Learn Imaginatively

It made sense when I heard that the word “sankalp” meant to learn imaginatively. Sankalp, a special needs school, located in a quiet, residential area of Chennai, was founded by three dedicated women. Seeking to make a difference for the often overlooked learning disabled children of India, the three women pooled their personal funds plus a loan from the government to start the Sankalp School for children with special needs.

As an education major, and a student with a learning disability myself, I chose to attend the service trip to the Sankalp School during my visit to India. The group traveling to the school consisted of only seven female students and one of the academic deans. As we traveled to the suburban area of Chennai on our small tour bus, I thought about the name of the trip I was on, “Sankalp: A Special Needs School.” I was interested in learning about what types of special needs the school focused on and how this school was different from other schools in India and elsewhere in the world.

Upon our arrival at the school in a quaint residential neighborhood, we were greeted by the three founders. Fascinated by their backgrounds in psychology, education and business, we listened intently to the goals of the school and how it is run. Students are admitted after a psychological evaluation. The majority of the students are autistic and are between the ages of three and eighteen. Sankalp provides an all encompassing education program for its students. Specialized education with a focus on manipulative use and imaginative learning combined with occupational therapy helps children develop skills to use outside the classroom. Classrooms are filled with copious hands-on materials for students including three dimensional books, blocks, and art supplies.

In one classroom we visited, a teacher was showing students how to interpret a bill from the market. Not only does the Sankalp School help children with typical academic endeavors such as reading and arithmetic, but also life skills that are a crucial part of their lives.

The Sankalp School has a unique student-to-teacher ratio. For every four to five students there are two teachers and one helper. Therefore, students get individualized attention and an education that is catered to their specific needs. Students are grouped based on ability level and age. I was surprised to see that the school was able to have such a large faculty for the 170 children it serves.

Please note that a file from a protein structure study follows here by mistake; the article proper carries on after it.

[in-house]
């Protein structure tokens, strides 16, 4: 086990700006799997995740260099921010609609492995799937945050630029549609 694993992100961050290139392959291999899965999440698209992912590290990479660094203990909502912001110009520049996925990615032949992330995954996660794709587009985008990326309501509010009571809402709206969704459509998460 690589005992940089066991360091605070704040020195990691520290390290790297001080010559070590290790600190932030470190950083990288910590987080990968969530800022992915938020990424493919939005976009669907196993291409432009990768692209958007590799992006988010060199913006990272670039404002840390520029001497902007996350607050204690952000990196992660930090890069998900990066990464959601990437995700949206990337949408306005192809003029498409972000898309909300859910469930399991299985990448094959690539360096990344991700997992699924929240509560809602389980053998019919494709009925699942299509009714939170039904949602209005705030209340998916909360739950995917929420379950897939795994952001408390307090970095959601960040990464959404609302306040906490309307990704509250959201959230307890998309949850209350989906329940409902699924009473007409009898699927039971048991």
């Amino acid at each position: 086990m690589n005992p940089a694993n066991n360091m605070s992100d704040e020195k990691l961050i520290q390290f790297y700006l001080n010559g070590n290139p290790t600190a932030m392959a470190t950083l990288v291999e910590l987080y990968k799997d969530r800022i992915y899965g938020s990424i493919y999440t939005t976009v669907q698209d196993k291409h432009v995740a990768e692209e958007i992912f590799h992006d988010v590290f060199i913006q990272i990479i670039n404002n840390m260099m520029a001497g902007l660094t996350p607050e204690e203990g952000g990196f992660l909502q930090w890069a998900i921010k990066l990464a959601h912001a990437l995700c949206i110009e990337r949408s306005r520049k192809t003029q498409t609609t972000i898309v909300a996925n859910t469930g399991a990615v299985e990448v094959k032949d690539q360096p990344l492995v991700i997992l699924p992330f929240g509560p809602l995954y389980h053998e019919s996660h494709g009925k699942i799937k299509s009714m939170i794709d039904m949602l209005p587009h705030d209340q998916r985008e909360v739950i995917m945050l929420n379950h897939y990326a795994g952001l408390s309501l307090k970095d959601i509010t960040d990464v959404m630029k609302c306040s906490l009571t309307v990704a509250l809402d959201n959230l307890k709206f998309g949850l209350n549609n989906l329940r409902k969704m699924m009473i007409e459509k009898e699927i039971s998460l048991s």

Despite the student-to-teacher ratio, students are permitted to attend Sankalp regardless of ability to pay. Sankalp relies on donations and small funds from the government in order to keep the school running. Families are charged about 2,000 rupees per month, per student to attend the school (approx. $45.00).  Crafts and jewelry made by the students are also sold to the public to help fund the school.

Learning imaginatively is one of the main goals of the school. Thus, children are encouraged to explore education through more imaginative realms such as dance, theatre, singing, sports and yoga. In addition, many teaching techniques focus on using different types of hand gestures to communicate more effectively with the non-verbal students. For instance, the back of the palm to the forehead means good morning. Even though the students of Sankalp may have learning disabilities, they excel in many areas. One student could even name the day of the week when given any date in history.

Before arriving, I was worried that I would find the Sankalp School to be a poor form of education for a group of forgotten children. I was pleasantly surprised to find that the school not only accepted these students, but celebrated their differences and worked from both an educational and psychological perspective to give them the most beneficial education. The inclusive occupational therapy and programs for parents to help continue education at home shows that the Sankalp School is truly focused on conquering the learning disabilities of the children and helping them become contributing members of society.

— Patty Meegan

 

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